But where the heck are the keys to my truck?   What was it I told my wife Molly I would do before I came and picked her up from work?  Did I really leave my folder full of papers on top of my truck before driving off today?     My mind can recall amazing details about trivial stuff (I dare you to play Trivial Pursuit), but I no longer remember simple things that I should.   Thank goodness my wife is here or I would probably forget to feed the dogs.  .

They say that there are three things that go with old age.  The first is memory, and I can’t remember what the other two were.  Thank goodness for smart phones (which I still occasionally forget at home).   When I had one of the first PDA’s, a new generation Palm Pilot, it sat on my desk at home 5 or 6 days out of 7 because I would forget to bring it with me.  Molly bought Ginkgo Biloba to help with memory, and you guessed it –  I would forget to take it.

Now there are many of you that know me that say I have always been a bit absent-minded – and I concede the point.    But forgetting the names of people I have known for years?    Having that word sit on the tip of your tongue just taunting you and not being able to spit it out?     I often compose a text and forget to hit the send button.

One of the biggest fears I have in life is dementia or Alzheimer’s.    I have seen people just disappear with those horrible diseases.   Because I keep “forgetting” things, I finally brought it to the attention of my family physician.  You know what that arrogant “Doogie Howser” looking doctor called what I had?   Age Accumulation.   He says that it is a natural progression of aging and that I should not worry about it.  Gee, I wonder if he makes me pay up front because I might “forget” to pay before I leave?

All kidding aside, my doctor and others I have talked to says that the adage “use it or lose it” is very appropriate in this instance.  So I make an effort to resist just vegetating in front of the TV and I read a lot, still try to do the occasional crossword puzzle, and study presidential history (still a nerd).   My hopes and prayers are that it will be enough to ward off my worries.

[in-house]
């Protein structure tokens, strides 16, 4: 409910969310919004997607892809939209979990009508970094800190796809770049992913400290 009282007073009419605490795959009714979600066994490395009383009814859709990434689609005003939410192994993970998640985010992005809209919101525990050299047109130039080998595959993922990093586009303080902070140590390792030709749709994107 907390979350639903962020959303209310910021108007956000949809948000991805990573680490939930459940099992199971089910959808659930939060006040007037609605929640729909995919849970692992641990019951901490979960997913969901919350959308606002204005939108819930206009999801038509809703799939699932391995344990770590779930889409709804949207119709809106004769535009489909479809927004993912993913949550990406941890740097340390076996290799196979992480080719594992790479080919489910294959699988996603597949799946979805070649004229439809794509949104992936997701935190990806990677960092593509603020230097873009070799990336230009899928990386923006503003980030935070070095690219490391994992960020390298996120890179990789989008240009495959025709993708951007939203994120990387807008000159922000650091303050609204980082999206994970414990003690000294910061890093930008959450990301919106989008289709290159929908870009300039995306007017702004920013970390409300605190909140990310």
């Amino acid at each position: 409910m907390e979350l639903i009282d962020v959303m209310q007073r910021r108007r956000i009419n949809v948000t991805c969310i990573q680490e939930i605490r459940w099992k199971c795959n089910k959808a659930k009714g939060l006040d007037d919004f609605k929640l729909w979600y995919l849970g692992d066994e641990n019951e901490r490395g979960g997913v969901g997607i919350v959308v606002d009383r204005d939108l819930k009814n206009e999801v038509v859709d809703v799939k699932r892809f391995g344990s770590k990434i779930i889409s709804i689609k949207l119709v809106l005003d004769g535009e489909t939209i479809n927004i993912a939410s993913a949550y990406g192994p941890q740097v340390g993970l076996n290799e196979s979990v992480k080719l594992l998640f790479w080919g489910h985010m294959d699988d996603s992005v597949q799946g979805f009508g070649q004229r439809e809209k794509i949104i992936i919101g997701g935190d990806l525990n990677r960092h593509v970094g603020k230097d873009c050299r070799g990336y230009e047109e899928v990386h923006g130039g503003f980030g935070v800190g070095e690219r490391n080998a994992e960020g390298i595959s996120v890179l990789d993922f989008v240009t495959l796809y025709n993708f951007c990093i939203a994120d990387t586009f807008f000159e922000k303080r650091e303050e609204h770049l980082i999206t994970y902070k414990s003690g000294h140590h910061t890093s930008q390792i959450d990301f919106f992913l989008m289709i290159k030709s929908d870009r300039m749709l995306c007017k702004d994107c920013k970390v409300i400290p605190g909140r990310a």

(I am adding this paragraph 10 days after I wrote the above.  When no one had commented on this article I was a bit surprised.   Well surprise, surprise, surprise.    This genius forgot to hit the publish button.)

Senior Citizen Discount

I was quite struck the other day as I purchased some fast food at Carl Jr.’s and noticed that I had automatically been given the “Senior Discount.”   For the first time ever I was not asked if I was old enough to get the discount, if I wanted the discount, or even if I deserved the discount.   This came as quite a shock to me.

Why was it a shock?   Well, I frankly do not know.  I started going gray in my mid-thirties.   At my 20th reunion I was one of the two finalists for the person with the grayest hair.   People have asked me for a long time why I did not use Grecian Formula.   So appearance wise, I guess I had it coming.  But why now, and not 5 years earlier when I had as much gray hair as I have now?